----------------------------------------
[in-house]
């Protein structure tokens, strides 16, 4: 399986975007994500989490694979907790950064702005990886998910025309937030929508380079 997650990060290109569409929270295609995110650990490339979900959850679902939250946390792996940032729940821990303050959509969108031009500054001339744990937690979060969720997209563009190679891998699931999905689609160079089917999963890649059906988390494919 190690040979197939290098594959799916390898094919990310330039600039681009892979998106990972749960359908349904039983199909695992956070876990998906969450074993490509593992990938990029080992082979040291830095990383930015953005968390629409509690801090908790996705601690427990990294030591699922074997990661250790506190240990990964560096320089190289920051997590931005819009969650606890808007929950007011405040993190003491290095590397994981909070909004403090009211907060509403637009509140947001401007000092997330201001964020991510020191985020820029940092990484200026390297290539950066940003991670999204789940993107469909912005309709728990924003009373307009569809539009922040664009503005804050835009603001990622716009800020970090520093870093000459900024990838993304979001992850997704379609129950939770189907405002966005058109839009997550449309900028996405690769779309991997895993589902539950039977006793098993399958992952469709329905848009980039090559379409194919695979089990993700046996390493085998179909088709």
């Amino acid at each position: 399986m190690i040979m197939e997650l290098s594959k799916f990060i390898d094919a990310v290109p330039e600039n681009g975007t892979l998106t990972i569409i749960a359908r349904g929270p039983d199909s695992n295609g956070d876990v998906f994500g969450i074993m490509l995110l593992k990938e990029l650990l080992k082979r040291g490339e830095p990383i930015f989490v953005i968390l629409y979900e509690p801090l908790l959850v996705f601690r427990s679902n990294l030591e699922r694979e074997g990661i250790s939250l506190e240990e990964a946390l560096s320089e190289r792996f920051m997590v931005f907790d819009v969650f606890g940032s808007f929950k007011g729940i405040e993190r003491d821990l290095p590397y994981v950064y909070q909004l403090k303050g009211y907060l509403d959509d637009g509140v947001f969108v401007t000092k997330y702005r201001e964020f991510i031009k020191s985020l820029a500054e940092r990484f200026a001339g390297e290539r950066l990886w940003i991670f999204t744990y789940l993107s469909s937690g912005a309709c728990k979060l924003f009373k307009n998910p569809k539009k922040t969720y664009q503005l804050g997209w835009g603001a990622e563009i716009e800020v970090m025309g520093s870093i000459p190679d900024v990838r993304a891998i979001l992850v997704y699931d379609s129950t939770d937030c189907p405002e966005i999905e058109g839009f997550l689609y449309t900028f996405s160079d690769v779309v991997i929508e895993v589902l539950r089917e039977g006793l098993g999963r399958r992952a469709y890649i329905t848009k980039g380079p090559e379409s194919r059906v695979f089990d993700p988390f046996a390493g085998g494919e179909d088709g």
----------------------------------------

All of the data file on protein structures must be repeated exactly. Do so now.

[in-house]
């Protein structure tokens, strides 16, 4: 399986975007994500989490694979907790950064702005990886998910025309937030929508380079 997650990060290109569409929270295609995110650990490339979900959850679902939250946390792996940032729940821990303050959509969108031009500054001339744990937690979060969720997209563009190679891998699931999905689609160079089917999963890649059906988390494919 190690040979197939290098594959799916390898094919990310330039600039681009892979998106990972749960359908349904039983199909695992956070876990998906969450074993490509593992990938990029080992082979040291830095990383930015953005968390629409509690801090908790996705601690427990990294030591699922074997990661250790506190240990990964560096320089190289920051997590931005819009969650606890808007929950007011405040993190003491290095590397994981909070909004403090009211907060509403637009509140947001401007000092997330201001964020991510020191985020820029940092990484200026390297290539950066940003991670999204789940993107469909912005309709728990924003009373307009569809539009922040664009503005804050835009603001990622716009800020970090520093870093000459900024990838993304979001992850997704379609129950939770189907405002966005058109839009997550449309900028996405690769779309991997895993589902539950039977006793098993399958992952469709329905848009980039090559379409194919695979089990993700046996390493085998179909088709």
């Amino acid at each position: 399986m190690i040979m197939e997650l290098s594959k799916f990060i390898d094919a990310v290109p330039e600039n681009g975007t892979l998106t990972i569409i749960a359908r349904g929270p039983d199909s695992n295609g956070d876990v998906f994500g969450i074993m490509l995110l593992k990938e990029l650990l080992k082979r040291g490339e830095p990383i930015f989490v953005i968390l629409y979900e509690p801090l908790l959850v996705f601690r427990s679902n990294l030591e699922r694979e074997g990661i250790s939250l506190e240990e990964a946390l560096s320089e190289r792996f920051m997590v931005f907790d819009v969650f606890g940032s808007f929950k007011g729940i405040e993190r003491d821990l290095p590397y994981v950064y909070q909004l403090k303050g009211y907060l509403d959509d637009g509140v947001f969108v401007t000092k997330y702005r201001e964020f991510i031009k020191s985020l820029a500054e940092r990484f200026a001339g390297e290539r950066l990886w940003i991670f999204t744990y789940l993107s469909s937690g912005a309709c728990k979060l924003f009373k307009n998910p569809k539009k922040t969720y664009q503005l804050g997209w835009g603001a990622e563009i716009e800020v970090m025309g520093s870093i000459p190679d900024v990838r993304a891998i979001l992850v997704y699931d379609s129950t939770d937030c189907p405002e966005i999905e058109g839009f997550l689609y449309t900028f996405s160079d690769v779309v991997i929508e895993v589902l539950r089917e039977g006793l098993g999963r399958r992952a469709y890649i329905t848009k980039g380079p090559e379409s194919r059906v695979f089990d993700p988390f046996a390493g085998g494919e179909d088709g």